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Dog Cancer Questions You Always Wanted the Answer To

Cancer sucks. What sucks even more is that not only is it one of the worst diseases in the world, but that your dog can also get it as well. Dog cancer is not uncommon in more than a few breeds later in their life, and unfortunately, many of the symptoms they get are also are ones we do as well as humans.

But there is hope.

Dog cancer is preventable and there are some specific actions you can take to keep your dog cancer-free.

What Breeds Are Most Susceptible to Dog Cancer?

No dog breed is immune to cancer, but there are specific ones that do have a greater risk of getting it. These include many beloved breeds like:

  • Golden retrievers
  • Boxers
  • Bernese mountain dogs
  • German shepherds
  • Rottweilers

Other breeds of note that are more likely to develop bone cancers (osteosarcomas) specifically include:

  • Irish wolfhounds
  • Great danes
  • Scottish deerhounds

This is often thought to correlate with their long legs which may contribute to their increased risk.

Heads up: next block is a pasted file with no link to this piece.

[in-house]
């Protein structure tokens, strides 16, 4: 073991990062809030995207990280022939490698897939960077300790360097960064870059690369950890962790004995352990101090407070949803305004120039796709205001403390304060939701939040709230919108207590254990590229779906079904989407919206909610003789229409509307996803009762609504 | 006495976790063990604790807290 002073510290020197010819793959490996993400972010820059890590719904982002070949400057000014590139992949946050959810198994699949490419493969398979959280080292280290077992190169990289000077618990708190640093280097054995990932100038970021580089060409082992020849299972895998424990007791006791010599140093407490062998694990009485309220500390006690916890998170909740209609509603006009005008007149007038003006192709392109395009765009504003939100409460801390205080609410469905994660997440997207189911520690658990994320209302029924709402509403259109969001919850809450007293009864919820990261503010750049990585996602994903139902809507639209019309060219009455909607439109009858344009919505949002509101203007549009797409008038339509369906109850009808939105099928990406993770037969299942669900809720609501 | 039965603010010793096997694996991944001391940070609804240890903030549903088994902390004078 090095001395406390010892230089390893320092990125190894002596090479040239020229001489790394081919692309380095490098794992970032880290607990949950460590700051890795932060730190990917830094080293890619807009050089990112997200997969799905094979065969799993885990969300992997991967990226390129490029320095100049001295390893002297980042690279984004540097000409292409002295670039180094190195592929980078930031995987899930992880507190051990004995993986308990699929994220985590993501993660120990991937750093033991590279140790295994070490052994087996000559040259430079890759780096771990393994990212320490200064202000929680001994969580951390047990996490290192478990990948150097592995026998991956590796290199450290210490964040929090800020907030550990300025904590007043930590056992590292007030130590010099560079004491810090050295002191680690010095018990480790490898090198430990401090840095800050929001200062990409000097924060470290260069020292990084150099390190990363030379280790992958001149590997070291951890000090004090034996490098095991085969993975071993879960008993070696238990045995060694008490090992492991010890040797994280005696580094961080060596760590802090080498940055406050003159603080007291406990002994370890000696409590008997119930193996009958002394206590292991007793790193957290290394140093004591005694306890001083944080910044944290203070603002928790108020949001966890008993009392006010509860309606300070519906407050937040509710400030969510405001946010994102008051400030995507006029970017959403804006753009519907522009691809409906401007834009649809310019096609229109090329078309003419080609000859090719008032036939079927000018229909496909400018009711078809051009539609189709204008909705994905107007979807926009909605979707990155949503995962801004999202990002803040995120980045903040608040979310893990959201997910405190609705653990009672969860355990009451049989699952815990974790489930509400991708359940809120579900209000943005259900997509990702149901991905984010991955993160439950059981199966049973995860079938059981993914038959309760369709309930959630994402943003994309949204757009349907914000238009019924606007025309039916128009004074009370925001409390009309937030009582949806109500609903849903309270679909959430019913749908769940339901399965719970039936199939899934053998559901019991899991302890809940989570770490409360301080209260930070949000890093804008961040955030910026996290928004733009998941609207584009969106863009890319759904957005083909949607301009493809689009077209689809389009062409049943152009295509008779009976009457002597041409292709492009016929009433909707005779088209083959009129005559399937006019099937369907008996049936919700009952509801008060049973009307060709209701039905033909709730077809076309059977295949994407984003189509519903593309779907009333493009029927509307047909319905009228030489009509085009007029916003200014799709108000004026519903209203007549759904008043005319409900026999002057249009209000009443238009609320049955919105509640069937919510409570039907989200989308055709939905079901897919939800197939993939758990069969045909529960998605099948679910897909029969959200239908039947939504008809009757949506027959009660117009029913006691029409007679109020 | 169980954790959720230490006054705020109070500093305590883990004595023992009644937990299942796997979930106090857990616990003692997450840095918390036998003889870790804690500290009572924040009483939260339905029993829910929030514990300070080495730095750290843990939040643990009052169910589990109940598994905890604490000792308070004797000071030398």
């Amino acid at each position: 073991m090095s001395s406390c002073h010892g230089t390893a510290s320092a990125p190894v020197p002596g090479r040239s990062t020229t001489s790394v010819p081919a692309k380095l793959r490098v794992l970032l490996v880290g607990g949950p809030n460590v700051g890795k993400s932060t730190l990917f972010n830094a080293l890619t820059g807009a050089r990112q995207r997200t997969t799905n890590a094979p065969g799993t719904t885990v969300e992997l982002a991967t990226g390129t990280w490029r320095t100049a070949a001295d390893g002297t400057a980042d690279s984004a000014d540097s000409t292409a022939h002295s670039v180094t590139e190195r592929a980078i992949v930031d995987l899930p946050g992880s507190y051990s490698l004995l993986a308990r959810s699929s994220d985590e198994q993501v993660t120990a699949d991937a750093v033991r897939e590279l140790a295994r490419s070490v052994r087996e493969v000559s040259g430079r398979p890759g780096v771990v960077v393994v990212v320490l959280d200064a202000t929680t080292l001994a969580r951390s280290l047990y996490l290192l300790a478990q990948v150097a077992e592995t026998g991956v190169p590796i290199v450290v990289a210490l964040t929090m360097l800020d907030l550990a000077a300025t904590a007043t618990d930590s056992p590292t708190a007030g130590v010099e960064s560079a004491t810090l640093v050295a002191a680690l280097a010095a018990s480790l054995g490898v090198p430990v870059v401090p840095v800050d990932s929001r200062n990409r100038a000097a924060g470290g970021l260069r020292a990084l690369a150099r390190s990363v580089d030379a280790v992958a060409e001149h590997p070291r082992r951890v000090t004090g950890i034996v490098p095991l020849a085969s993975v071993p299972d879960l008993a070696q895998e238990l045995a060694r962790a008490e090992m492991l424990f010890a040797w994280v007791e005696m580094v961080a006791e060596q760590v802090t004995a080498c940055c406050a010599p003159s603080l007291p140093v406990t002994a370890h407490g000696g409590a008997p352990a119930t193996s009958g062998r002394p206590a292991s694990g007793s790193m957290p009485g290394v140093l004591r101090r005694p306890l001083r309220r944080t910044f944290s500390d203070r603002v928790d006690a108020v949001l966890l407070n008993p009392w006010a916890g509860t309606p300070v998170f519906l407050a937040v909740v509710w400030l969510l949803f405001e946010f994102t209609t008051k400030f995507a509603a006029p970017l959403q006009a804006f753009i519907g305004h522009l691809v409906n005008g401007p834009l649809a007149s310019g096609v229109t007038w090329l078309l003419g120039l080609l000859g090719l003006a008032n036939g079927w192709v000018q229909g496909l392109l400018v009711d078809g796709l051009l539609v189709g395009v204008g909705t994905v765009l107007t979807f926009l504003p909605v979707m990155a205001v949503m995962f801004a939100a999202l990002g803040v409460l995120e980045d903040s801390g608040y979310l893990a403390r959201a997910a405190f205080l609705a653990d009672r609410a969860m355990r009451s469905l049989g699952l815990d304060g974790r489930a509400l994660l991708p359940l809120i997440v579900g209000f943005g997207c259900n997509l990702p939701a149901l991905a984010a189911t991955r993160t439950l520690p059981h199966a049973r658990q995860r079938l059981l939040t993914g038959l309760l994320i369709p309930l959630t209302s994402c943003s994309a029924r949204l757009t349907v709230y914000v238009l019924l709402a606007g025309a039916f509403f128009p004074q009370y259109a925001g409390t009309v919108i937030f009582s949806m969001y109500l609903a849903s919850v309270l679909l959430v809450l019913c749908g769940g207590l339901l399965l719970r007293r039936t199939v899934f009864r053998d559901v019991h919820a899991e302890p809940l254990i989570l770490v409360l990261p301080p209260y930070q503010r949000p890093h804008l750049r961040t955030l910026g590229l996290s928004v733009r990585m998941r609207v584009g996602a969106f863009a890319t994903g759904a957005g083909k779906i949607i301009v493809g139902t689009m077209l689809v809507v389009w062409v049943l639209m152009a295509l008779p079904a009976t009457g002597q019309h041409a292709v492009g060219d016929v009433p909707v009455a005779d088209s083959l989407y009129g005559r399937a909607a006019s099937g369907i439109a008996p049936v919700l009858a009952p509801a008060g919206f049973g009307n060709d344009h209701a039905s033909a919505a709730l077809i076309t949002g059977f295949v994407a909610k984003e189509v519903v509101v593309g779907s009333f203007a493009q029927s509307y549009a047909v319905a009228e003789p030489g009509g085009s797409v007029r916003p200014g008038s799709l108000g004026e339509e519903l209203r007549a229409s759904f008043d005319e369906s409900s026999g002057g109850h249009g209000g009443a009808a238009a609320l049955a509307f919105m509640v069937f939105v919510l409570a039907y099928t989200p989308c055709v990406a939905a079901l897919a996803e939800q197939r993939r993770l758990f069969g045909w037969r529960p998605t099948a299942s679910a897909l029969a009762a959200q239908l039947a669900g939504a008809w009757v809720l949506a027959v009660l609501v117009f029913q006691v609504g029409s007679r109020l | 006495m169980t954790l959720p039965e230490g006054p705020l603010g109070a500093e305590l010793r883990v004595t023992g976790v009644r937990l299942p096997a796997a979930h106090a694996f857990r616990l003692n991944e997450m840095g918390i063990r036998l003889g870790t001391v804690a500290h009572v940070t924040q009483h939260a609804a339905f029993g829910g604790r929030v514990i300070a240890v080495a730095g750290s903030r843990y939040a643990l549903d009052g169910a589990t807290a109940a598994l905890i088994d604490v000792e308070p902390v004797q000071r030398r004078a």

Bernese mountain dog eating good food to prevent dog cancer

What Should Dogs Eat to Avoid Getting Dog Cancer?

It’s not always what your dog is eating as it is how much of what your dog is eating that can cause cancer. If your pup is overweight or even obese, they’re at greater risk of getting sick and developing cancer. Even if they don’t develop cancer it still puts them at risk for other issues like joint disease, diabetes, and heart disease.

Aside from being fit, healthy, and eating well, ensuring your dog is eating enough food with antioxidants like EPA and DHA (found in fish oils) and medium-chain triglycerides can also help prevent cancer. However, these supplements don’t help younger dogs as much as more mature canines, so it’s best to wait until your dog is a little older before giving them to them.

What Factors Increase the Risk of Dog Cancer?

It’s not always genetic factors or poor eating that can contribute to your furry friend getting cancer though. If you smoke or live in a smoking household, your dog has a much greater risk of getting nasal cancer, especially if they have a longer nose.

Like us, dogs can also be negatively affected by the sunlight, so make sure that if your dog has lighter pigmentation that they only stay out in the sun for a little while.

Don’t forget about chemicals either. If you would avoid touching, using, or staying away from paints, herbicides, or solvents, the same should be true for your dog as well.

Overall, cancer is a terrible affliction whether people or dogs get it, but by following the above tips, you can hopefully prevent your pet from ever going through it.



Not sure if your dog has cancer? Come see us today to get a comprehensive diagnosis so you can help your pet on the road to recovery.